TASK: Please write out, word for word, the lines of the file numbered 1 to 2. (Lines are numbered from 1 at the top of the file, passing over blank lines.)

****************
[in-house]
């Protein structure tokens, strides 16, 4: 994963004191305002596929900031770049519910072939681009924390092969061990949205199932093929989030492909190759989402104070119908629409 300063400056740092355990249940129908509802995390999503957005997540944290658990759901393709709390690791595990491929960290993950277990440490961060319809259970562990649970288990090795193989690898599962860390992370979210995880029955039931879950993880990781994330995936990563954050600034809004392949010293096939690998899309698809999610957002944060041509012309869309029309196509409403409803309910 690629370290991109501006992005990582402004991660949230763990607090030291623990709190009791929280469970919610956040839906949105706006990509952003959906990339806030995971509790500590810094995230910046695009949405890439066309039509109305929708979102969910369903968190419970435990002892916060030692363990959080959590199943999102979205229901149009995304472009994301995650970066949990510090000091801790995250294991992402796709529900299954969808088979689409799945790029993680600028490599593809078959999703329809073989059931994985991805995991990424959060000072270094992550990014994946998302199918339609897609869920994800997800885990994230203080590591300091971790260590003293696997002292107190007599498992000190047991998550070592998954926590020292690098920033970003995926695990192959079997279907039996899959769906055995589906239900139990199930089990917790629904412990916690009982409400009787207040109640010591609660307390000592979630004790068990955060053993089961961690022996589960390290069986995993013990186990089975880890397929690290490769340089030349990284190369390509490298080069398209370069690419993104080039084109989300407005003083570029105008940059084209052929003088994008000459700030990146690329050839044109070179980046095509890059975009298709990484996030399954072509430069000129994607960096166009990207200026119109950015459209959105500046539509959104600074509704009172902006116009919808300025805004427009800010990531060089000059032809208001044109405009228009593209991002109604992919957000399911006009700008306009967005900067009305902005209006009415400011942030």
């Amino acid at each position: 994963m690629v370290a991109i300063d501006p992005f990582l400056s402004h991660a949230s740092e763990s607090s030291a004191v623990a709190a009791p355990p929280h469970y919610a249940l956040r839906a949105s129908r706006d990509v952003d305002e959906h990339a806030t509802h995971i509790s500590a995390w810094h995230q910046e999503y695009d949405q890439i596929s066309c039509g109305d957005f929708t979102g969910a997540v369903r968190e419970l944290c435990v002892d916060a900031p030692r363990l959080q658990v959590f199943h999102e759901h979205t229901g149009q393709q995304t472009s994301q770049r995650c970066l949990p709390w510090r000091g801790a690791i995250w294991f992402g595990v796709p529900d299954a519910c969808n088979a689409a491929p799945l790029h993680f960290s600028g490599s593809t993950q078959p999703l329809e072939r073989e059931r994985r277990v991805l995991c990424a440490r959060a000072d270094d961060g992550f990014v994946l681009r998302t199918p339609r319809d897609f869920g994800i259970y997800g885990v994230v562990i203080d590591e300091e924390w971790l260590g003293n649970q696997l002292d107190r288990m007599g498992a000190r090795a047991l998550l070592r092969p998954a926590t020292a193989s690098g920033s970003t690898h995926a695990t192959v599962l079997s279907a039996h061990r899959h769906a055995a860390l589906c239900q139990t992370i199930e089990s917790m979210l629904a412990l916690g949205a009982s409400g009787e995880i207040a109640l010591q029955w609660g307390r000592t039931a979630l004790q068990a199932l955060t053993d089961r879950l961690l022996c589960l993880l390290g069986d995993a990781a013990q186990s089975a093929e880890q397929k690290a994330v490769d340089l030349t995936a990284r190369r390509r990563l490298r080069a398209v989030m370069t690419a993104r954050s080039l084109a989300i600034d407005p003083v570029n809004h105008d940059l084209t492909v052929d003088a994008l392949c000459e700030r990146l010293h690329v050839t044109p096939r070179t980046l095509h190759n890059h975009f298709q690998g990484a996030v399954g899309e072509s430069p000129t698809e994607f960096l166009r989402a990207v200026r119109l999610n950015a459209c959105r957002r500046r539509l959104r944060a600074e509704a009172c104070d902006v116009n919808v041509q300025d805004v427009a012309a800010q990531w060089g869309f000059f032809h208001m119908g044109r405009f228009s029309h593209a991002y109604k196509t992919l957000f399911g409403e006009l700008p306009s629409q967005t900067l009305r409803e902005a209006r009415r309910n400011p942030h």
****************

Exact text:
[in-house]
């Protein structure tokens, strides 16, 4: 994963004191305002596929900031770049519910072939681009924390092969061990949205199932093929989030492909190759989402104070119908629409 300063400056740092355990249940129908509802995390999503957005997540944290658990759901393709709390690791595990491929960290993950277990440490961060319809259970562990649970288990090795193989690898599962860390992370979210995880029955039931879950993880990781994330995936990563954050600034809004392949010293096939690998899309698809999610957002944060041509012309869309029309196509409403409803309910 690629370290991109501006992005990582402004991660949230763990607090030291623990709190009791929280469970919610956040839906949105706006990509952003959906990339806030995971509790500590810094995230910046695009949405890439066309039509109305929708979102969910369903968190419970435990002892916060030692363990959080959590199943999102979205229901149009995304472009994301995650970066949990510090000091801790995250294991992402796709529900299954969808088979689409799945790029993680600028490599593809078959999703329809073989059931994985991805995991990424959060000072270094992550990014994946998302199918339609897609869920994800997800885990994230203080590591300091971790260590003293696997002292107190007599498992000190047991998550070592998954926590020292690098920033970003995926695990192959079997279907039996899959769906055995589906239900139990199930089990917790629904412990916690009982409400009787207040109640010591609660307390000592979630004790068990955060053993089961961690022996589960390290069986995993013990186990089975880890397929690290490769340089030349990284190369390509490298080069398209370069690419993104080039084109989300407005003083570029105008940059084209052929003088994008000459700030990146690329050839044109070179980046095509890059975009298709990484996030399954072509430069000129994607960096166009990207200026119109950015459209959105500046539509959104600074509704009172902006116009919808300025805004427009800010990531060089000059032809208001044109405009228009593209991002109604992919957000399911006009700008306009967005900067009305902005209006009415400011942030």